Konpon Chudo (根本中堂)

Konpon Chudo is the largest central hall of Hieizan Enryaku-ji Temple.

Its origin lies in a thatched hut named Ichijo Shikanin built by Denkyo Daishi Saicho in 788. The principal image is a statue of Bhaisajyaguru (usually withheld from public view) that was carved by Saicho who is said to have prayed three times after every stroke of his blade. The holy flame in front of the statue lit by Saicho is known as the Eternal Light as has burned continuously for 1200 years without even once being extinguished. Of the three halls (Yakushido, Monjudo, Kyodo) built by Saicho, the central Yakushido hall became known as Chudo (lit. central hall) and this name remained after the three halls were combined into a single temple complex. As the center of Hieizan Enryaku-ji Temple, it was called Konpon Chudo (lit. root temple in the center) and it is the central building of the Todo (east pagoda) area of Mt. Hiei.

In 1443, when the former Southern Dynasty's Hino clan, among others with the aim of restoring the Southern Dynasty, sparked the Kinketsu Coup by stealing part of the Three Sacred Treasures of Japan from the Imperial palace in Kyoto, the conspirators held up in Konpon Chudo and were besieged by the Shogunate army and warrior monks after the imperial order was given to track them down and kill them.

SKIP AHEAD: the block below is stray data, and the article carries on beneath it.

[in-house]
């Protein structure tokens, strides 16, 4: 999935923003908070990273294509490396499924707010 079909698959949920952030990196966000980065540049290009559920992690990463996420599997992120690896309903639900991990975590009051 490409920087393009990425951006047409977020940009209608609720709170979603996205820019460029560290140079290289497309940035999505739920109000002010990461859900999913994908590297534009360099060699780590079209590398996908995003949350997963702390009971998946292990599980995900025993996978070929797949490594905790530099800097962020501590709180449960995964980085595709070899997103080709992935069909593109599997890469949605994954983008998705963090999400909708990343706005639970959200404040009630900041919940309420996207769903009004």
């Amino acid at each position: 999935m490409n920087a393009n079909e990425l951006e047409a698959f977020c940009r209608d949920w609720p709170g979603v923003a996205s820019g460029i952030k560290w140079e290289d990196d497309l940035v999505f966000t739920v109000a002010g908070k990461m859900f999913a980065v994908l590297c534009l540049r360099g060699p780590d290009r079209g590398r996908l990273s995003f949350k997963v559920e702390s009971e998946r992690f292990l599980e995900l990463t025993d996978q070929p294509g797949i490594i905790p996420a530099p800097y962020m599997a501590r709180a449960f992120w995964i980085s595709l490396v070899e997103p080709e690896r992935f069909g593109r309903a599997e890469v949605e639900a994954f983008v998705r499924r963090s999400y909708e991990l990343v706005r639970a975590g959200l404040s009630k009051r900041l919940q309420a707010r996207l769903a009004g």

Following its destruction by fire during Nobunaga ODA's raid, the current Konpon Chudo was rebuilt over a period of 8 years from 1634 (completed in 1641) by order of the third Tokugawa Shogun, Iemitsu TOKUGAWA acting on the counsel of Jigen Daishi Tenkai. The entire structure of Konpon Chudo is constructed of keyaki (Zelkova) wood. The purlins measure 37.57 meters, the crossbeam measures 23.63 meters, the height of the eaves is approximately 9.78 meters, the ridge measures 24.46 meters and the entire building is topped by a single storey in Irimoya-zukuri (hip-and-gable roof). The southern side is in the shinden-zukuri style (architecture representative of a nobleman's residence in the Heian period) and forms the inner courtyard in which there are bamboo racks placed to appeal to the gods of Japan. The hall is divided into an outer chamber, central chamber and inner chamber, of which the inner chamber housing the principal image is also known as 'Shugyo-no-tanima' (lit. Valley of Discipline) due to its stone paved floor that lies 3 meters lower than the outer and central chambers, and its role as the place in which monks chant sutras and pray. The building has a unique structure in that the height of the principal image and the Eternal Light in the inner chamber are at the same height of the visitors in the central chamber and it is known as Tendai-zukuri or Chudo-zukuri, which is a characteristic of Tendai Buddhist temples. The ceiling of the central chamber is adorned with a painting named 'Hyakka-no-zu' (hundreds of flowers) in which 200 flowers have been painted in rich colors. There are 76 pillars known as the 'Daimyo bashira' (pillars of Daimyo) as they were donated by the Daimyo (Japanese feudal lord) of each province. In the center of the central chamber is a throne on which a tablet with the word 'Denkyo' (transmitting the teaching of Buddhism) written by Emperor Showa is displayed. The building was designated a National Treasure on March 31, 1953.